One of the many things I liked about NetBSD was the new (at least to me) pkgin package manager.  Apparently, it’s been around since version 6.x but I didn’t know about it until now when configuring my installation before rebooting to the installed OS.  You have the option to use pkgin instead of the usual pkgsrc tools like pkg_add, pkg_delete, etc.  Pkgin does a good job at being just like apt or yum/dnf for those still in the Linux world (specifically Debian/Ubuntu and CentOS/RedHat/Fedora, respectively).  Thanks to pkgin, I was able to install many of the tools I use both in Linux and in FreeBSD.  I had considered installing the tcsh shell (which I use in FreeBSD), but I decided to stick with what NetBSD provided me for the time being.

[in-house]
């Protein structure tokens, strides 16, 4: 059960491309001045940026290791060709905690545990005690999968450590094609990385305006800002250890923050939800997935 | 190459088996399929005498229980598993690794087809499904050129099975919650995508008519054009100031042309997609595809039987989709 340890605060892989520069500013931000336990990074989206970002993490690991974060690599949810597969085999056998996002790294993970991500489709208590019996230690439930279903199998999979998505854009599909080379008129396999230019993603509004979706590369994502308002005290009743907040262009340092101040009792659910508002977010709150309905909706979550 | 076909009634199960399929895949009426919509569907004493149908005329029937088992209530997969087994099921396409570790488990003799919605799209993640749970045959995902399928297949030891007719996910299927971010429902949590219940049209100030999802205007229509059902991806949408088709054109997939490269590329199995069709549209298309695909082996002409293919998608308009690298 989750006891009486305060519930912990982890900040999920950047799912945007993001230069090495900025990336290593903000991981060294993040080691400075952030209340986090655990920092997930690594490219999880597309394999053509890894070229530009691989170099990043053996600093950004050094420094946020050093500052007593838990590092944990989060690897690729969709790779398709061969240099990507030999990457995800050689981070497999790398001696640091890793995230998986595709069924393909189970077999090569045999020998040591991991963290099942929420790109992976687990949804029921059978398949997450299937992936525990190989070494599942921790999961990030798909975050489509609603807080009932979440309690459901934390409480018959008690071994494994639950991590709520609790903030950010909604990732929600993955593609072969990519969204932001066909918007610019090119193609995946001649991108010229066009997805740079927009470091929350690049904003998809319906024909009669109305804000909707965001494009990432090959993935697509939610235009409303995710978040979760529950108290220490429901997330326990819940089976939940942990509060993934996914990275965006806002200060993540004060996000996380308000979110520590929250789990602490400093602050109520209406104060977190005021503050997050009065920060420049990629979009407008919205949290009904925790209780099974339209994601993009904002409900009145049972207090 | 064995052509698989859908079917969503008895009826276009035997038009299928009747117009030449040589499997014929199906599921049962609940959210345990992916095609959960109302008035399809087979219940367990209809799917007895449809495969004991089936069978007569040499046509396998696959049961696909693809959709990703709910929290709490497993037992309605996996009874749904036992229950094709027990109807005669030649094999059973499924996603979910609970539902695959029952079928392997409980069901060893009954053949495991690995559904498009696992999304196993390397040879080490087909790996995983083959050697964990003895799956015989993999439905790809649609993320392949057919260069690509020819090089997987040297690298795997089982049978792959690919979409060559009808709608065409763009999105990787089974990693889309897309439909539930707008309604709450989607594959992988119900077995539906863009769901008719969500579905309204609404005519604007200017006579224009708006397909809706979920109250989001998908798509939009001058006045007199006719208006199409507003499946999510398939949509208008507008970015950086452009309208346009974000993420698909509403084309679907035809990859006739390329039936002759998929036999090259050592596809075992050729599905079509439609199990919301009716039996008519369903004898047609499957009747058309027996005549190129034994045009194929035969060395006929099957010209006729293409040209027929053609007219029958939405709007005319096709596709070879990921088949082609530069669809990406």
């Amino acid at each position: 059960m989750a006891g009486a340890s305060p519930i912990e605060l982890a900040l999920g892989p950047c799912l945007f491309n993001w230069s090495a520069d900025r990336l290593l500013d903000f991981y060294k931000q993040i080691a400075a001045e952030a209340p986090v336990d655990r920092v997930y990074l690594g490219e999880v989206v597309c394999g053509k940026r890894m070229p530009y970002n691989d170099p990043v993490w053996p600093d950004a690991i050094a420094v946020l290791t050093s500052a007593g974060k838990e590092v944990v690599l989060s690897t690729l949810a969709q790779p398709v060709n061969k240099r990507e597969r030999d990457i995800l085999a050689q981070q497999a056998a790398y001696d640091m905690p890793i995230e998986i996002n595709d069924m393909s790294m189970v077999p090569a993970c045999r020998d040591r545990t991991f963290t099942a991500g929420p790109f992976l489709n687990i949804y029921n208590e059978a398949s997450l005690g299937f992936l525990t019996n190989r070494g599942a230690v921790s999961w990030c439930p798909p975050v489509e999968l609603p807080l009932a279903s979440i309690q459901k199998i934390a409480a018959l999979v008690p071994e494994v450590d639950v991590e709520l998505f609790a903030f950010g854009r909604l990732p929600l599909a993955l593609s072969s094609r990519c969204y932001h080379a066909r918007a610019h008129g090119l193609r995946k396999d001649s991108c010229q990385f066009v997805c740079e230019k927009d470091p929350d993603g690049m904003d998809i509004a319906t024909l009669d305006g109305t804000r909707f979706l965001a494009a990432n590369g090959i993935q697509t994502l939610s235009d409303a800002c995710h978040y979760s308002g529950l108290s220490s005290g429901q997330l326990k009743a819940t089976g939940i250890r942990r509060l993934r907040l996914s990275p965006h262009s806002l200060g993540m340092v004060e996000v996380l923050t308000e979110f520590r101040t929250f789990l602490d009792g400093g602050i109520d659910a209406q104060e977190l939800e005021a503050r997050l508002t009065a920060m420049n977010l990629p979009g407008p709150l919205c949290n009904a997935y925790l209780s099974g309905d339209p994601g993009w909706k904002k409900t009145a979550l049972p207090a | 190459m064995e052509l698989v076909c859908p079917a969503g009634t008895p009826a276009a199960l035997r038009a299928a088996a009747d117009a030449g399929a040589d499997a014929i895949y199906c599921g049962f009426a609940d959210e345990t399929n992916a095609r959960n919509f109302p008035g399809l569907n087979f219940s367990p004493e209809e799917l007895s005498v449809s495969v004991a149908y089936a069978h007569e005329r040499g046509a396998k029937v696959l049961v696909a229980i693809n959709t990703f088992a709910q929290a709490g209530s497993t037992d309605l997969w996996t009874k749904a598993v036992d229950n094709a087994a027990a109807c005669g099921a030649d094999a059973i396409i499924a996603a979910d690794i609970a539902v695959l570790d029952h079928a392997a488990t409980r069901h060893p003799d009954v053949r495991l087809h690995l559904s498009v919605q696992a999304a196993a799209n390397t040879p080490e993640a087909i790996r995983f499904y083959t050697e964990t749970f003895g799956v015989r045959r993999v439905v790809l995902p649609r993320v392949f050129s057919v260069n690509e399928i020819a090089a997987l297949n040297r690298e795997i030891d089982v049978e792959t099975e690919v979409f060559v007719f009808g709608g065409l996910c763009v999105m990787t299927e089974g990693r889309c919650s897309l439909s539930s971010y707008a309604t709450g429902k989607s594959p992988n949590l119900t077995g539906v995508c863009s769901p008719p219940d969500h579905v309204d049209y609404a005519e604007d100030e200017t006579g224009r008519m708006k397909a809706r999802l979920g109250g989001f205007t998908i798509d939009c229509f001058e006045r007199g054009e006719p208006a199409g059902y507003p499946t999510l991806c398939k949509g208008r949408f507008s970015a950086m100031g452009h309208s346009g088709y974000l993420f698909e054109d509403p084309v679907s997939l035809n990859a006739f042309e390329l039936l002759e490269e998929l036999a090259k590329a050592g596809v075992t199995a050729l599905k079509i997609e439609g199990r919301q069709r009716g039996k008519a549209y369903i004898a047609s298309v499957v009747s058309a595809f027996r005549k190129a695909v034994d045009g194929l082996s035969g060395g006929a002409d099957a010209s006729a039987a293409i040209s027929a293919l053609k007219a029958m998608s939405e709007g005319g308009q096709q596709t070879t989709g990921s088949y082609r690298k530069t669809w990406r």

Since Xorg was already installed from one of the disk sets during the installation process, I was already up and running with a GUI, albeit with twm as the window manager.  Now, don’t get me wrong.  I love twm and I have used it in the past since it’s the default once Xorg is installed, but it is a very basic window manager.  I decided to install IceWM (for nostalgia) and I also installed JWM (Joe’s Window Manager) which I really liked.  After a few tweaks to my .xinitrc file which I had to create in my home directory, each of them worked wonderfully and as expected.  I also installed Midori so I could browse the web without resorting to my host OS.

VirtualBox_NetBSD x86_12_04_2017_09_01_53

My NetBSD 7.1 VM running IceWM as the window manager and Midori for browsing the web.  I also SSHed to my host OS so I could access my Irssi IRC sessions from within NetBSD.